Annie Marie Rolfeā€™s Answers

Annie Marie Rolfe

Tucson Family Law Attorney.

Contributor Level 7
  1. How can affect my kids with my new wife if my ex wants child support?

    Answered over 2 years ago.

    1. Annie Marie Rolfe
    2. Daniel Seth Riley
    2 lawyer answers

    Child support is relatively formulaic in Arizona. Check out my colleague's link to the AZ Child Support Guidelines and that should give you a good idea of what will be expected. Be sure to check the 2011 Guidelines (the website gives you the option of 2011 or 2006) and be sure to select "equal parenting time," if that's the case. Your question also implies a number of other FAQs I often hear: 1. Will your spouse's income affect your child support? If you are working full-time, then likely no....

    2 lawyers agreed with this answer

    1 person marked this answer as helpful

  2. My wife filed for divorce on feb 21st, 2012 but has not gone forward with it, her family wont let me speak to her, what do i do

    Answered over 2 years ago.

    1. Annie Marie Rolfe
    2. John C Belt
    2 lawyer answers

    I think that you need to decide what you want. If you want to stay married and she does not serve you, then the case will be automatically dismissed over time. You could also file a Petition for Conciliation in order to require her to attend marital counseling with you. If you no longer wish to be married, then you could file a Response to the Petition, even though she has not served you, and the effect is the same. The benefit of this course is that you can ask the court to enter...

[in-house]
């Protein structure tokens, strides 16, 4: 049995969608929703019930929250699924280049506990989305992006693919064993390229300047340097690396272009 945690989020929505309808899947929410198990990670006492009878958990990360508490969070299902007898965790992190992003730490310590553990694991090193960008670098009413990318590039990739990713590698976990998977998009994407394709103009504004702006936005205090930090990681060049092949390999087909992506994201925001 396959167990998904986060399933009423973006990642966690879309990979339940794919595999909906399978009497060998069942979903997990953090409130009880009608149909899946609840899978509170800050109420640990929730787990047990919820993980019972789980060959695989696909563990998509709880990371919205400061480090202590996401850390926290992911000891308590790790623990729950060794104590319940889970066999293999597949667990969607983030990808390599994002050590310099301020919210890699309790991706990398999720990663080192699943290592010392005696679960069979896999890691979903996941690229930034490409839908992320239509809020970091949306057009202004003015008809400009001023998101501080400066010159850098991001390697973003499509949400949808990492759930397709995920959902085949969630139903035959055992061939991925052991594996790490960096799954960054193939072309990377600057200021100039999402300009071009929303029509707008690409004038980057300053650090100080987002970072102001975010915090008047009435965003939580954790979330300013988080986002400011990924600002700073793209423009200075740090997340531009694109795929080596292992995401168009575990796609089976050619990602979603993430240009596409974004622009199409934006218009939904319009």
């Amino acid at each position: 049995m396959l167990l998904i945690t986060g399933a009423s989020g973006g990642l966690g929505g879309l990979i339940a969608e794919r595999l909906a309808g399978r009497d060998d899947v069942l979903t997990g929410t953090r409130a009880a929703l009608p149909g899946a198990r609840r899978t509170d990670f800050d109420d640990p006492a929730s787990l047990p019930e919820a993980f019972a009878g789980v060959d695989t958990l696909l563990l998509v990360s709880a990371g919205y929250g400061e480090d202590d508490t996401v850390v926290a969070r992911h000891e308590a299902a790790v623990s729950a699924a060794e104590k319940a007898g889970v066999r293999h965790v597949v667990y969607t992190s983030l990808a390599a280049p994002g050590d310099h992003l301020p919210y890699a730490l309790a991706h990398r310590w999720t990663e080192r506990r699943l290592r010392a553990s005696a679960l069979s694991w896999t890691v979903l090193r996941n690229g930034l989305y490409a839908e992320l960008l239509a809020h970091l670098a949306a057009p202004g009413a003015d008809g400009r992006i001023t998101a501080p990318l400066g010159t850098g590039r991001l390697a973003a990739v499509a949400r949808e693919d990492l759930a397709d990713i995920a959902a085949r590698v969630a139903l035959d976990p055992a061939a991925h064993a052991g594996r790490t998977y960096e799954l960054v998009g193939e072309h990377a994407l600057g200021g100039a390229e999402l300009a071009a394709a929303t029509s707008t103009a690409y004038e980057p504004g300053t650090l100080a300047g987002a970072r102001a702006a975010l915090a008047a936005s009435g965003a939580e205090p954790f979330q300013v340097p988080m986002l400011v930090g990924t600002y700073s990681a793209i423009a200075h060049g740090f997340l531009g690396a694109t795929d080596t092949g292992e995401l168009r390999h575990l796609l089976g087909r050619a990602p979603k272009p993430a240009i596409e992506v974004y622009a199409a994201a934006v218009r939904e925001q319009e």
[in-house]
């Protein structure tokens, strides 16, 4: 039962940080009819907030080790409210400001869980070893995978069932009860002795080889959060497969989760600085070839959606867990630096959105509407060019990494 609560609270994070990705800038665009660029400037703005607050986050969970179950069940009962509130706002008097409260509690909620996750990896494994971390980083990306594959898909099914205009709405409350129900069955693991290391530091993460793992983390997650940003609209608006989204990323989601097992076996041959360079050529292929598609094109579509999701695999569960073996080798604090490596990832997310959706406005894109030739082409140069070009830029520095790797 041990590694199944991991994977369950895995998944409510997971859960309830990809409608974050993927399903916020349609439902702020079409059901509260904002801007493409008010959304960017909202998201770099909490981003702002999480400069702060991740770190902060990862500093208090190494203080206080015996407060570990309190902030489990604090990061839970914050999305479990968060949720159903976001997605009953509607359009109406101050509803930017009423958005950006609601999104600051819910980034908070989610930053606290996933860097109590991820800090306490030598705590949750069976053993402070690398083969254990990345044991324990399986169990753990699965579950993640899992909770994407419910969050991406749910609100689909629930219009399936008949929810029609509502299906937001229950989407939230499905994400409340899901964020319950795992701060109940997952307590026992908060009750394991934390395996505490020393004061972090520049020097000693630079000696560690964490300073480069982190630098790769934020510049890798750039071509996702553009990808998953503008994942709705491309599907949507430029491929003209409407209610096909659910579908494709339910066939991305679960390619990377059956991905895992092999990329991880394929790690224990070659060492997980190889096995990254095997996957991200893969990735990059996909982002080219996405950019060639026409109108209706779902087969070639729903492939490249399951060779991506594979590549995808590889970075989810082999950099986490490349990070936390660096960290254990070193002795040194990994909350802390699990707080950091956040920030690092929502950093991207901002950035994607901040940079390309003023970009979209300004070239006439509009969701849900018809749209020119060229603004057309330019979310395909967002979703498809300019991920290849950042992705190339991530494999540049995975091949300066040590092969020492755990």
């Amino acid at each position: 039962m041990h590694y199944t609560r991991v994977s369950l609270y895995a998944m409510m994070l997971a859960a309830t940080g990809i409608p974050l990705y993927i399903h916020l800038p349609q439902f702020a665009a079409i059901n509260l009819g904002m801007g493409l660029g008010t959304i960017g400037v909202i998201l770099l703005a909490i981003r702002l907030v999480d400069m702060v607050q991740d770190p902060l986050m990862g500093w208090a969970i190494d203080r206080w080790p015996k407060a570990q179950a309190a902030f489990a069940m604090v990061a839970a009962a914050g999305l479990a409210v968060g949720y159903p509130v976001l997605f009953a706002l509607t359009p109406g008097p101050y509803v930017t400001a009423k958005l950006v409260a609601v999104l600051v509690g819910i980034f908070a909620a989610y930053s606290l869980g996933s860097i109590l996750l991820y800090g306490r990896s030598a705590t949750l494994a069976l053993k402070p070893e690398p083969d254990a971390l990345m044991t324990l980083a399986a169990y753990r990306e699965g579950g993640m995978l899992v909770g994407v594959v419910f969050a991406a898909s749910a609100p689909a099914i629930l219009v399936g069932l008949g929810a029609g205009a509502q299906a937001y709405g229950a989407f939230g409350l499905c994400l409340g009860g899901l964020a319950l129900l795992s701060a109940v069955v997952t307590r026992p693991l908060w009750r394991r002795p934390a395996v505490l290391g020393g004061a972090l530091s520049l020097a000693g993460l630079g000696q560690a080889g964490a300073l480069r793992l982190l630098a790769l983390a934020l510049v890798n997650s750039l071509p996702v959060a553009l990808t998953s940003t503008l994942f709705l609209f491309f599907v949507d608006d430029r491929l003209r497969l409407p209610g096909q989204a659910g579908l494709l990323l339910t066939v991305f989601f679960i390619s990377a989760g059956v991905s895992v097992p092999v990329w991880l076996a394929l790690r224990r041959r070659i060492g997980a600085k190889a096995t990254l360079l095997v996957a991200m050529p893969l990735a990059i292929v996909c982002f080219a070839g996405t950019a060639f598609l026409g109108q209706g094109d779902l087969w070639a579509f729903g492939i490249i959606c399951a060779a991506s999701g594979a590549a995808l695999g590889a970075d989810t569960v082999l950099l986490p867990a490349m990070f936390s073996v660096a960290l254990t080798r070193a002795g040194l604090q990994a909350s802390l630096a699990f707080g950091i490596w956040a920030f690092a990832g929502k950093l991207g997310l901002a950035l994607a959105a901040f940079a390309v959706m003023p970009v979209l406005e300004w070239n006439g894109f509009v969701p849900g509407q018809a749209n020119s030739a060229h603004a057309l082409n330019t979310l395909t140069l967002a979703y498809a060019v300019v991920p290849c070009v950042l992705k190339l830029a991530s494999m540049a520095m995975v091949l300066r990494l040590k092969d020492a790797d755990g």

2 lawyers agreed with this answer

  3. Changing primary custody agreements 4 years after divorce.

    Answered over 2 years ago.

    1. Jeff Adrian Biddle
    2. Annie Marie Rolfe
    2 lawyer answers

    If you want the court to change your daughter's primary residence, then you are asking for a modification of physical custody. If you want to make changes without going to court, you should consider mediation. If mediation doesn't work, then you should consider filing a modification of custody pursuant to ARS section 25-411. There are a number of factors, pursuant to statute, that the court will need to consider when making its decision, including what is in your daughter's best interest. You...

    1 lawyer agreed with this answer

  4. In AZ can my husband and i bring in witnesses to the stand if we are representing ourselves for our divorce/custody battle?

    Answered almost 3 years ago.

    1. Howard M Lewis
    2. Annie Marie Rolfe
    2 lawyer answers

    Yes. I recommend looking at Rules 49 (Disclosure) and 76 (Pretrial Procedures) of the Arizona Rules of Family Law Procedure.

    1 lawyer agreed with this answer

  5. Is there any way i can collect my child support for my kids without going to court?? Can they just garnished from his wages?

    Answered over 2 years ago.

    1. Annie Marie Rolfe
    2. Michael J Corbin
    2 lawyer answers

    I agree with my colleague. You must first have an Order from the Court. Another important note, you can request that child support be effective from the date of your separation from your children's father, up to three years, so don't feel as though the last year is lost.

  6. How to get custody of my child who lives out of state.